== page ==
Primo Paint Colors for Eichlers

New CA-Modern offers tips, Eichler-friendly color choices for your next painting project
Fridays on the Homefront
The creamy-white monochromatic look of the above Eichler may look clean and simple, but it doesn't work into Joe Eichler's original paint color palette, rooted in earth tones and nature. This will all make sense once you read 'House of Many Colors,' our latest home-improvement feature, in the new spring '22 issue of CA-Modern magazine. Photo: Sabrina Huang

Ever wonder what our world would be like if all Eichler homes were painted creamy white, inside and out?

What if Joe Eichler's design philosophy embraced such color homogeneity to achieve an enduring feeling of peace and serenity? "Besides," he could have added to our tall tale, "white reflects heat and will help my homeowners stay cool in the summertime."

Well…don't believe that one for a minute.

Instead, with some historical fact to back us up, let's take you down a different path…and consider why Joe instead chose earth-toned colors to express his feelings.

  Fridays on the Homefront
The new spring '22 issue of CA-Modern: Eichler's paint color palette gets the cover spotlight.

That's the ideology Eichler Network staffers embraced when they brought together 'House of Many Colors,' a home-improvement feature that doubles as cover story for the new spring '22 issue of our CA-Modern magazine.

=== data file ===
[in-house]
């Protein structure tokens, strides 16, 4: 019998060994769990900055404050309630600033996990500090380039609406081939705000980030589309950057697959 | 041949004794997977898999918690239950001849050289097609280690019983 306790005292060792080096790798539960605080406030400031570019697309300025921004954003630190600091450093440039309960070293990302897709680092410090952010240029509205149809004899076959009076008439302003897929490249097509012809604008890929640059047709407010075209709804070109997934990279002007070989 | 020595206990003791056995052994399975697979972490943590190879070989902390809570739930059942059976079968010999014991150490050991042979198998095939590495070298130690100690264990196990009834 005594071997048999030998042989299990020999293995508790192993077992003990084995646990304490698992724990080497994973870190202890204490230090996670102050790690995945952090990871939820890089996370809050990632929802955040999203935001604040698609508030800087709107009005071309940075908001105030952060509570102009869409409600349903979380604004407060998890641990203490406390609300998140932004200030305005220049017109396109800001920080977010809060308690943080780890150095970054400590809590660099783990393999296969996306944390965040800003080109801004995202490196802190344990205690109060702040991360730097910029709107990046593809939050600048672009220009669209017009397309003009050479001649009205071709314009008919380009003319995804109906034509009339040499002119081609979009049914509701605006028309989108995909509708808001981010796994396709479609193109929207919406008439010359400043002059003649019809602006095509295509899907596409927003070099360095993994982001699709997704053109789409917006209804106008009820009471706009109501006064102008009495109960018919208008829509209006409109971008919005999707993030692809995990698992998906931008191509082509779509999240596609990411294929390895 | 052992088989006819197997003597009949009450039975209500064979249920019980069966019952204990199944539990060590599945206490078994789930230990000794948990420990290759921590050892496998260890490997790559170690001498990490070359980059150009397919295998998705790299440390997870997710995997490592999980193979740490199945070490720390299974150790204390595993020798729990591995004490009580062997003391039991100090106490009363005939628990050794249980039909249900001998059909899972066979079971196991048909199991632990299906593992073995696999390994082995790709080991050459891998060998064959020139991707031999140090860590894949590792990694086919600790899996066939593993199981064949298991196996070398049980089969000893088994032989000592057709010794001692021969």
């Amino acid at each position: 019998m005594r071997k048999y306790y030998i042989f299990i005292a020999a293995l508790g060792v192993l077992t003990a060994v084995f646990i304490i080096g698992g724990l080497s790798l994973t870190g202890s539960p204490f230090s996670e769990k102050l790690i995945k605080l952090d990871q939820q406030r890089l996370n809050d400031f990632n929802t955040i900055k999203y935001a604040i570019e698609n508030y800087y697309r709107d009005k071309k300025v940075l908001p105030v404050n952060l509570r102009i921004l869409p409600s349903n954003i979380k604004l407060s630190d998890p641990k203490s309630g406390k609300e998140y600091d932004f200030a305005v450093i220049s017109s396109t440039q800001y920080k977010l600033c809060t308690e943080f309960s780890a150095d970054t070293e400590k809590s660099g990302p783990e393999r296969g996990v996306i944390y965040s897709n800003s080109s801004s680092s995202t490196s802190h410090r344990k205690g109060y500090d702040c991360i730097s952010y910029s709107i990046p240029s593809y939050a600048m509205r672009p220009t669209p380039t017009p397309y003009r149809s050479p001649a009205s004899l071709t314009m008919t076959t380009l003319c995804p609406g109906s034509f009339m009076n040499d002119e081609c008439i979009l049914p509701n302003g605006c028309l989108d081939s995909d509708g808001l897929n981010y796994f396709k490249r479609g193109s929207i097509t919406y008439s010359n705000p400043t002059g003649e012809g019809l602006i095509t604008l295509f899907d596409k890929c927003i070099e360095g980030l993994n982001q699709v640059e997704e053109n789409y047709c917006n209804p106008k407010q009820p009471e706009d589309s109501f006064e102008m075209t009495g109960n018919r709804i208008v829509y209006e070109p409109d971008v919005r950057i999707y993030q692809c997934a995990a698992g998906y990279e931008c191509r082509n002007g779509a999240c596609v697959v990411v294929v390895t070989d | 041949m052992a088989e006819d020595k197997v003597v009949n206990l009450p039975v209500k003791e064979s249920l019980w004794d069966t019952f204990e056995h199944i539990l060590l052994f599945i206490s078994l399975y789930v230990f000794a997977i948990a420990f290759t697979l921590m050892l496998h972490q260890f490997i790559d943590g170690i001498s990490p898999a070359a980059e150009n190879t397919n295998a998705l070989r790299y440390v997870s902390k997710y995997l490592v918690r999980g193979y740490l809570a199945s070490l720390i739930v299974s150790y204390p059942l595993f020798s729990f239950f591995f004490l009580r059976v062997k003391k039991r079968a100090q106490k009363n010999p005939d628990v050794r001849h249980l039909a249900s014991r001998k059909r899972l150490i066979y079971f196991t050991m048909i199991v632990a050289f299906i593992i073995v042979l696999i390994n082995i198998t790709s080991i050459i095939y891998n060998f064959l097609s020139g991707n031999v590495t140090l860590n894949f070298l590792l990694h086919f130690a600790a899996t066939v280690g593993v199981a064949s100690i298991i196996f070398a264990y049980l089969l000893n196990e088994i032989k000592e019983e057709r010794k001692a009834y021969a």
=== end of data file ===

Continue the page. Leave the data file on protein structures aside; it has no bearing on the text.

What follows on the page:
There's a solid philosophy behind an earth-toned palette. White can lend a sense of being dull and unfinished, a mere base coat for colors to come. Whereas, a carefully selected color scheme built on earth tones can embrace the home with dynamic range and dimension while highlighting its architectural features.

In general, professional designers tend not to prefer all-white walls or select one-dimensional hues.

House Beautiful magazine calls the monochromatic look "a paint color mistake you should never make," and they're not alone with this belief.

Fridays on the Homefront
Gray comes in many hues—including the one above—just one of the popular colors found in Eichler's original palette. Photo: Sabrina Huang

"Colors that have no depth are oddly fluorescent. They will leap out at you, rather than pull you in," says Suzanne Kasler, an award-winning designer quoted in the article. "It's a subtle difference, but failure to recognize it is sometimes why people are afraid to use color."

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